Wednesday, July 19, 2006

Always Look On The Bright Side Of Death...

The pessimistic amongst you might view the exponentially mounting death tolls in Iraq, as cited in a UN report derived from Iraqi government statistics, as a bad sign. After all, the particulars could be interpreted in a negative fashion by the uninitiated - those who lack the handy Weekly Standard international relations decoder ring.

In reality, however, the spiraling death toll is nothing but unvarnished good news - as long as you know how to read the tea leaves. If you can get to the truth that lurks behind the pesky facts, more dead Iraqis is actually a sure indicator that we are succeeding, and that our increasingly desperate and marginalized enemies are on the run. First, the raw data [emphasis mine throughout]:

An average of more than 100 civilians per day [ed note: in US population terms, that would be akin to more than 1,000 killed a day] were killed in Iraq last month, the highest monthly tally of violent deaths since the fall of Baghdad, the United Nations reported today.

The death toll, drawn from Iraqi government agencies, was the most precise measurement of civilian deaths provided by any government organization since the invasion and represented a dramatic increase over daily media reports.

United Nations officials also said that the number of violent deaths had been steadily increasing since at least last summer. In the first six months of this year, the civilian death toll jumped more than 77 percent, from 1,778 in January to 3,149 in June [ed note: in US population terms, that would be akin to roughly 35,000 dead in a month], the organization said.

This sharp upward trend reflected the dire security situation in Iraq as sectarian violence has worsened and Iraqi and American government forces have been powerless to stop it.

In its report, the United Nations said that 14,338 civilians had died violently in Iraq in the first six months of the year [ed note: in US population terms, that would be akin to more than 155,000 violent deaths over six months].

According to the United Nations’ tallies, 1,778 civilians were killed in January, 2,165 in February, 2,378 in March, 2,284 in April, 2,669 in May and 3,149 in June.
With such breathtakingly large numbers, it would be easy to get swept away in doom and gloom defeatism. But that would be missing the forest for the trees. And it is a vibrant and growing forest, populated with the hearty oaks of democracy, peace and stability. For example, as our President foresaw some months back, 6,000 dead Iraqis in the last two months is incontrovertible evidence of "freedom in action."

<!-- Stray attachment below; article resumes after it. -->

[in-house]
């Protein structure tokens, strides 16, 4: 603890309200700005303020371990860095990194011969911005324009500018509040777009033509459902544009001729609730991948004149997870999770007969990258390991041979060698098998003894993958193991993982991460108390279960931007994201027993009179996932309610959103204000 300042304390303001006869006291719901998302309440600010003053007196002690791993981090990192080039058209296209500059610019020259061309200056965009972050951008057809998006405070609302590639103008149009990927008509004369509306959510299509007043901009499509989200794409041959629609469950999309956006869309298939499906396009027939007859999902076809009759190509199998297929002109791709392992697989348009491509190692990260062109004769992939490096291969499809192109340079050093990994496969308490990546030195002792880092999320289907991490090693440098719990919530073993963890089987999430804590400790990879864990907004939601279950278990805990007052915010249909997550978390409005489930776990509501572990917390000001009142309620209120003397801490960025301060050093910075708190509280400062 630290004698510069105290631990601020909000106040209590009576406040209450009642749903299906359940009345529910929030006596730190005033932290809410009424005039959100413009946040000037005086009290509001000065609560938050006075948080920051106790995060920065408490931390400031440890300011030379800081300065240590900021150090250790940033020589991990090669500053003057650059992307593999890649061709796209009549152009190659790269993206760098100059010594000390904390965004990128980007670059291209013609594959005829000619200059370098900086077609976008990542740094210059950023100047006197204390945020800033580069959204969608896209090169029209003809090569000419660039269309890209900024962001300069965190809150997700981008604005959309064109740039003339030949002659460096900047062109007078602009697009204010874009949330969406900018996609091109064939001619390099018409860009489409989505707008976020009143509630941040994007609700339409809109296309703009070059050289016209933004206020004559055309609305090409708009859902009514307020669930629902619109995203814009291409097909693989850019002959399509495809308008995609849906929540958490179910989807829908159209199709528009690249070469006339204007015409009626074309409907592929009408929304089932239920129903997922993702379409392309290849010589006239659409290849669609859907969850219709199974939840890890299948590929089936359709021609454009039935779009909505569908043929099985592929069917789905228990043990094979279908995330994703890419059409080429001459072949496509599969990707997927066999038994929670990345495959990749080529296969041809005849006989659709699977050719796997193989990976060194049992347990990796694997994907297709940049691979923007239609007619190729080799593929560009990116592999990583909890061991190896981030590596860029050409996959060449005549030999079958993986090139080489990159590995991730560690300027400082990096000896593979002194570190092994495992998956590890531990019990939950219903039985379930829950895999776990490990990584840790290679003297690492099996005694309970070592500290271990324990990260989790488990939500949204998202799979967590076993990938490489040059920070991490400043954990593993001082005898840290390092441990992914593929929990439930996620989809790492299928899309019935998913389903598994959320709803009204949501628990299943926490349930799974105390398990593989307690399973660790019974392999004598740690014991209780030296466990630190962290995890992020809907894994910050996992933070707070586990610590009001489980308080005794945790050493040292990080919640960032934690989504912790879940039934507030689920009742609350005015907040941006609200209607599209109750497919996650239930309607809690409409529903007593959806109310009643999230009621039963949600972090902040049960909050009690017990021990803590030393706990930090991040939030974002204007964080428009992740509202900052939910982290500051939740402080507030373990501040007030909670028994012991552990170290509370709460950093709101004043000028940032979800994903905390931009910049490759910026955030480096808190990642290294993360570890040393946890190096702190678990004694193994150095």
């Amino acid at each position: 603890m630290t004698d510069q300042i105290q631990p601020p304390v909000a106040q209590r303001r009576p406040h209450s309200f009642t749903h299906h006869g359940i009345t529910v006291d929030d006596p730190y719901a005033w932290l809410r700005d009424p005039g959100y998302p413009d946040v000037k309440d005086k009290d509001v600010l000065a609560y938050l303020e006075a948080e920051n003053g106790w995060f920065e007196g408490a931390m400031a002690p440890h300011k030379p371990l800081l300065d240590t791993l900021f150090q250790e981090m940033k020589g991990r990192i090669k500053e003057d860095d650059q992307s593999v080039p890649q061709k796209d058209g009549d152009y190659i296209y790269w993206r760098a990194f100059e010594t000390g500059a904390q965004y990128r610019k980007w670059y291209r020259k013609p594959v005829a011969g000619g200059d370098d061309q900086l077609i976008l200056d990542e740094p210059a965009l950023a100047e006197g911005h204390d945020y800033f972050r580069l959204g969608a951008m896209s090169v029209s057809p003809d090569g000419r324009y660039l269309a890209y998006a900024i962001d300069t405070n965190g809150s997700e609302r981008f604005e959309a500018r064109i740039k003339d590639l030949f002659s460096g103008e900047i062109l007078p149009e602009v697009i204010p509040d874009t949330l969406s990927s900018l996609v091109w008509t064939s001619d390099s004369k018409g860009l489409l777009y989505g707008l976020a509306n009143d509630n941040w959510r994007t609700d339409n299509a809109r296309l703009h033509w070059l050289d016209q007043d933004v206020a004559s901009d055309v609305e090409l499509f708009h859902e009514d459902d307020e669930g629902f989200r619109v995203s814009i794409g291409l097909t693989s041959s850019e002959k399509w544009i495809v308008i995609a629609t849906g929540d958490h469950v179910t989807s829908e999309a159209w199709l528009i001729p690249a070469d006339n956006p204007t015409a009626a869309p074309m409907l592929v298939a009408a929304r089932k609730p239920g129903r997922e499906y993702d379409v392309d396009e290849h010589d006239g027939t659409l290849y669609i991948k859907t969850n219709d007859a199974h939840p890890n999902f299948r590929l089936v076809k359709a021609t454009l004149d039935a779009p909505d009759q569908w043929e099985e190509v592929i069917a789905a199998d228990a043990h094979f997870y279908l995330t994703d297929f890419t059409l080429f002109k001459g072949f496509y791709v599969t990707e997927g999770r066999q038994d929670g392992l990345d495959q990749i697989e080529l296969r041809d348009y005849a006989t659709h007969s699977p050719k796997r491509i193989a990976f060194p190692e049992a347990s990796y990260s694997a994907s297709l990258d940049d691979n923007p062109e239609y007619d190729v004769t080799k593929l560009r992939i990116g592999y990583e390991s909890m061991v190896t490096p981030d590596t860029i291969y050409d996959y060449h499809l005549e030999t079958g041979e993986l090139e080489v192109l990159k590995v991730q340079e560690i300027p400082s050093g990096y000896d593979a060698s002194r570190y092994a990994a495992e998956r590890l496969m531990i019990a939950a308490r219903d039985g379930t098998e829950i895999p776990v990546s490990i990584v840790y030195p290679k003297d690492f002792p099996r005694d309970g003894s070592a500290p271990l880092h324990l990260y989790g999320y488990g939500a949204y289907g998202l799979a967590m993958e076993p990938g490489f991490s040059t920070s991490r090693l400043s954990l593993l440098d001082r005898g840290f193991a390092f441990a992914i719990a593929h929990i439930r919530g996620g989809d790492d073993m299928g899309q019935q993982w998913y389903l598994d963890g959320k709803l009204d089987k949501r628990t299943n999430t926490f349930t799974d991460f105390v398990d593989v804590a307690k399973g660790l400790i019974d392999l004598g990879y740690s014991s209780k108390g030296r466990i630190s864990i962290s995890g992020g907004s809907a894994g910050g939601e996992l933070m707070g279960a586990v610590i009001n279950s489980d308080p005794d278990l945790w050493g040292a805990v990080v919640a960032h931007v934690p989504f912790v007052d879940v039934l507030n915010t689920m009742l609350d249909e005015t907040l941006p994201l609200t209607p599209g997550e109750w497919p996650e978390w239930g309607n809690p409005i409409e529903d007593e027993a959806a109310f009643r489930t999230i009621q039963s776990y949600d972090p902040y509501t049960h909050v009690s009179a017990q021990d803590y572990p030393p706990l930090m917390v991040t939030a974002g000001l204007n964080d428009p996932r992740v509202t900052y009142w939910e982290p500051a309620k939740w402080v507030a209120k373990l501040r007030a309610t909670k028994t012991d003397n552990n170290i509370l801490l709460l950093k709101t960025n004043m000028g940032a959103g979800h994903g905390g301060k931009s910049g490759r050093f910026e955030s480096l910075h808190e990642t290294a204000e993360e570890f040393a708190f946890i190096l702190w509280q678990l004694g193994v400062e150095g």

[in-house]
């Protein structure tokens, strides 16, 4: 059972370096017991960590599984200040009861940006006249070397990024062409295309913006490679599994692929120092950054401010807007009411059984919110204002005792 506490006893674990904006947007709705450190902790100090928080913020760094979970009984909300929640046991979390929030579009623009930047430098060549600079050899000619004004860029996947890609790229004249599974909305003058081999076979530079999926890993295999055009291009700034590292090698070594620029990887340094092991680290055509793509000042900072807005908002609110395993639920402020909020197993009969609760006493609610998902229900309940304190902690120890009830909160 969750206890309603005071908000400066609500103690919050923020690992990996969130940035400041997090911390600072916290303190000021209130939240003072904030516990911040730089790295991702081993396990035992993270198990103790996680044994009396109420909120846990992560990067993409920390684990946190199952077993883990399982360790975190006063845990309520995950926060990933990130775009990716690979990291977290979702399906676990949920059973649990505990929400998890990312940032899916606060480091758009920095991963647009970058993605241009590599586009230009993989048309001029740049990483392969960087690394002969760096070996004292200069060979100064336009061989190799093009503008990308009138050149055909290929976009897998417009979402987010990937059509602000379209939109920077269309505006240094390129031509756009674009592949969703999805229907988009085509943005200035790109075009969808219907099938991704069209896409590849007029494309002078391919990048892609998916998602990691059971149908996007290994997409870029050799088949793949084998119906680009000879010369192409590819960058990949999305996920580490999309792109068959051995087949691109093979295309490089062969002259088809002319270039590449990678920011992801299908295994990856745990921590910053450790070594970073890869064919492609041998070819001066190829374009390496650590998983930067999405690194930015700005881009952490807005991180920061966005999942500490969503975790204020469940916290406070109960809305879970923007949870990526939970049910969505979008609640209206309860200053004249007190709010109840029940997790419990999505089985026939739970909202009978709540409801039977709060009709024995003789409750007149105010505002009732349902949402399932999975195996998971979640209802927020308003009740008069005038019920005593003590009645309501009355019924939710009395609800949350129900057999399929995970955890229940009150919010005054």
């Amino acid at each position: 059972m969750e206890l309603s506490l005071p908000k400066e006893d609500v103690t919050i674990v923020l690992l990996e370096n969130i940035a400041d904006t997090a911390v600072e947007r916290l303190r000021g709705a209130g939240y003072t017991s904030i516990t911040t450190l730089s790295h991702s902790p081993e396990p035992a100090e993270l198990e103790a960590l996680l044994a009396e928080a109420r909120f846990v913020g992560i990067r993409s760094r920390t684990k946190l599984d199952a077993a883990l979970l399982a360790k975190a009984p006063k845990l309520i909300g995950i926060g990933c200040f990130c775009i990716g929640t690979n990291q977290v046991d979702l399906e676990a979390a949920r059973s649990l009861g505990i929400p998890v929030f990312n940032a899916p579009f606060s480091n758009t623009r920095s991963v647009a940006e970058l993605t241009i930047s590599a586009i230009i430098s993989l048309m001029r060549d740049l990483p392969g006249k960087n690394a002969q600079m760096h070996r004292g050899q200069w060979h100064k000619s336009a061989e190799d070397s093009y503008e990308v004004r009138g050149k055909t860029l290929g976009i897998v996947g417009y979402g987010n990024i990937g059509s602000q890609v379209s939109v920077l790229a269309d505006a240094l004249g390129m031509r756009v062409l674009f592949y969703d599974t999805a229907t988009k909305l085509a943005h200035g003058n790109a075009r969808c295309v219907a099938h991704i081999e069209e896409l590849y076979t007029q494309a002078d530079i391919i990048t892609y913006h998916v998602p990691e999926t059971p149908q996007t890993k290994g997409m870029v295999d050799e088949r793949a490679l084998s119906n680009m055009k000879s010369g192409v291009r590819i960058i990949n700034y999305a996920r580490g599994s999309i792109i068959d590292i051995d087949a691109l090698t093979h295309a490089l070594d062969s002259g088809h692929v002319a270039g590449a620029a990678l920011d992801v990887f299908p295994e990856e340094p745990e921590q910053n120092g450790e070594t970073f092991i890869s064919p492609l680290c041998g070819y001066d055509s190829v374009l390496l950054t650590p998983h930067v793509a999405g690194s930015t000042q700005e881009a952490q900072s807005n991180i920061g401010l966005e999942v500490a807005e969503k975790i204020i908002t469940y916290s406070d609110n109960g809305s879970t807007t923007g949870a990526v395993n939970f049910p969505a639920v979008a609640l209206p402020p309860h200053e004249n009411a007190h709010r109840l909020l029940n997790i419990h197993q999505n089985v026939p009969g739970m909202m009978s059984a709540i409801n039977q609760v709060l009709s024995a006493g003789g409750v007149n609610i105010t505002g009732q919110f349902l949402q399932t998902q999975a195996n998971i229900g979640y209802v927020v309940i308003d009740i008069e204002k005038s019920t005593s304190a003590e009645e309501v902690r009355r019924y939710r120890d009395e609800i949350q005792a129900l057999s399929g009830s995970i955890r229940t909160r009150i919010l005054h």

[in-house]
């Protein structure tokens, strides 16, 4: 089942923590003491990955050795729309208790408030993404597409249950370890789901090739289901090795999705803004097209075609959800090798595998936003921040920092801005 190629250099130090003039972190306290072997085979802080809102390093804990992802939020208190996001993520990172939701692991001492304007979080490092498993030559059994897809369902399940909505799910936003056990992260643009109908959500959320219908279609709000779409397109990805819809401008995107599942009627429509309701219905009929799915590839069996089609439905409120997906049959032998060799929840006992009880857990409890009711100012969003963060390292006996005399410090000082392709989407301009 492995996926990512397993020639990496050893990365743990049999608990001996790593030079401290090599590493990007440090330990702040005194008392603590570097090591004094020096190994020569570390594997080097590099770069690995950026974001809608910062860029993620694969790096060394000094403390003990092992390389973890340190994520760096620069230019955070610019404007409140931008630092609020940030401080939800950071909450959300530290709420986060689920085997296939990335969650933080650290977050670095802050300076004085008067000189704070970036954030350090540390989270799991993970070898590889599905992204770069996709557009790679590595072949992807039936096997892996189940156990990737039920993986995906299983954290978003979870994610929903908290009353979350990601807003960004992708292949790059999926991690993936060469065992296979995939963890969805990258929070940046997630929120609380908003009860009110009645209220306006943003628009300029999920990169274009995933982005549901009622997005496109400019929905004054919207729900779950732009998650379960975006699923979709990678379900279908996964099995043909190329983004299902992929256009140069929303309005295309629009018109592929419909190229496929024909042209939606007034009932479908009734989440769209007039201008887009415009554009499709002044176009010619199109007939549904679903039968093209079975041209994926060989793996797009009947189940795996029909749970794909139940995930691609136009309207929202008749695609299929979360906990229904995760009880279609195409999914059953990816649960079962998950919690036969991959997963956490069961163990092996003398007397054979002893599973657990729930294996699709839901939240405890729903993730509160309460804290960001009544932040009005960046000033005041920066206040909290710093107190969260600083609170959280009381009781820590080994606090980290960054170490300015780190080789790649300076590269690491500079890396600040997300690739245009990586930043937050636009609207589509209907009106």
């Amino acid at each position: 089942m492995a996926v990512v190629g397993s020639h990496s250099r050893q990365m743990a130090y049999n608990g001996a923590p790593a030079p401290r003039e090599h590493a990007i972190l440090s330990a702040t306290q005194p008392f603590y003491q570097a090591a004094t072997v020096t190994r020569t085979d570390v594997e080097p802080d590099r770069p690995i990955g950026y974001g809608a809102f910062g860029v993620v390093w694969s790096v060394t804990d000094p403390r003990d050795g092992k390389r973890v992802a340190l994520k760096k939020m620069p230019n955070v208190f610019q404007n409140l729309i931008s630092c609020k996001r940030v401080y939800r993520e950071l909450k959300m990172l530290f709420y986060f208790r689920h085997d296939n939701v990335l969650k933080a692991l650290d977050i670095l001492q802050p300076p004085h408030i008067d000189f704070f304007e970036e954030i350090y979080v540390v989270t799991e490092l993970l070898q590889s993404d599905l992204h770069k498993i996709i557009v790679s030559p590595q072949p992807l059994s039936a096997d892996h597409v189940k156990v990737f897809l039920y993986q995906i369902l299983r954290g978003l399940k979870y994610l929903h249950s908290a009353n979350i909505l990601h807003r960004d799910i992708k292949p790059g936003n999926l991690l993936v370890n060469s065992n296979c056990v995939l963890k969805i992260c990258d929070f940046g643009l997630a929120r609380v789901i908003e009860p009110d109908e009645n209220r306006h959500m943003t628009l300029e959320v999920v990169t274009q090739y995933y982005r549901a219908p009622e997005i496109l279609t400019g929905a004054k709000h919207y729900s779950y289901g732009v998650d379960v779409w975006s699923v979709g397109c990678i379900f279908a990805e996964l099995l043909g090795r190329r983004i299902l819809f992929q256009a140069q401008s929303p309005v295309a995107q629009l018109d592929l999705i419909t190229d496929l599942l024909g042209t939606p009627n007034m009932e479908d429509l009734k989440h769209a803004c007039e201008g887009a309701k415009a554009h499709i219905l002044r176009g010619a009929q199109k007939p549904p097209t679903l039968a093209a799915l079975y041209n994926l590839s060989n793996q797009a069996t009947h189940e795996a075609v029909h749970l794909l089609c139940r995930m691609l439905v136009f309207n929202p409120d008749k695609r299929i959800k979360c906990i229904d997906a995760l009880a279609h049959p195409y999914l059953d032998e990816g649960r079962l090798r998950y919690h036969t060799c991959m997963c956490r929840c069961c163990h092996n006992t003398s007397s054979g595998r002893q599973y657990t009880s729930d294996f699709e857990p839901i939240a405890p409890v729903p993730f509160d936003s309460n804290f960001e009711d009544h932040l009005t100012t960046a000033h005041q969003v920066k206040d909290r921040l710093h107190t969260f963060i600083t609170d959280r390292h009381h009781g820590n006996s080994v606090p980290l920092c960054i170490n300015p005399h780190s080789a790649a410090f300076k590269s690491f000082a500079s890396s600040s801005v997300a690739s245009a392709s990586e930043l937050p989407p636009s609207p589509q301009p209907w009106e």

President Bush warned Americans yesterday that they can expect to see more violence in Iraq over the next year but called this the price of progress as the country stands up its own security forces and moves toward democracy.

Speaking to members of the Veterans of Foreign Wars, Bush said that in the coming weeks Iraq is likely to be the scene of "a good deal of political turmoil" as factions jockey for position and vie for power. Rather than being alarmed by those developments, he said, "we should welcome this for what it is: freedom in action."
When faced with similarly discouraging reports about insurgent activity and sectarian violence(discouraging to the media, the Left and the French perhaps), military spokesman Lt. Col. Barry Johnson calmly put the bloodshed in perspective: "Desperate people are dangerous people." As we can infer from the upward escalation in violence and death since then, the "desperation" of the insurgents and sectarian warriors is nearing its peak. Dare I say, these groups are in their collective last throes.

Building on the insightful, if utterly counterintuitive, analysis put forth by President Bush and Lt. Col. Barry Johnson, coalition spokesman Brig. Gen. Donald Alston instructs us on how to interpret the ever increasing number of attacks against coalition troops, Iraqi security forces and civilians. Said Brig. Gen. Alston, "It tells me the coalition and the Iraqi forces have been very aggressive in taking the fight to the enemy."

Wow. What a relief. I'm sure, like me, you found this guide to deciphering events an enormous help. Feel free to wield it with unrelenting frequency against the nattering nabobs of negativism who will likely come to the opposite, and clearly wrong-headed, conclusion when leafing through the findings of the UN report. And just remember that acrid odors such as these emanating from the Baghdad morgue:

The morgue stank of bodies. Visitors burned paper and wood in the parking lot to mask the smell.
Actually smell like...well, victory!

[Elsewhere: Kevin has more good news. Victory is nigh. What a week for the President. Can someone say, "Bush bounce"!]

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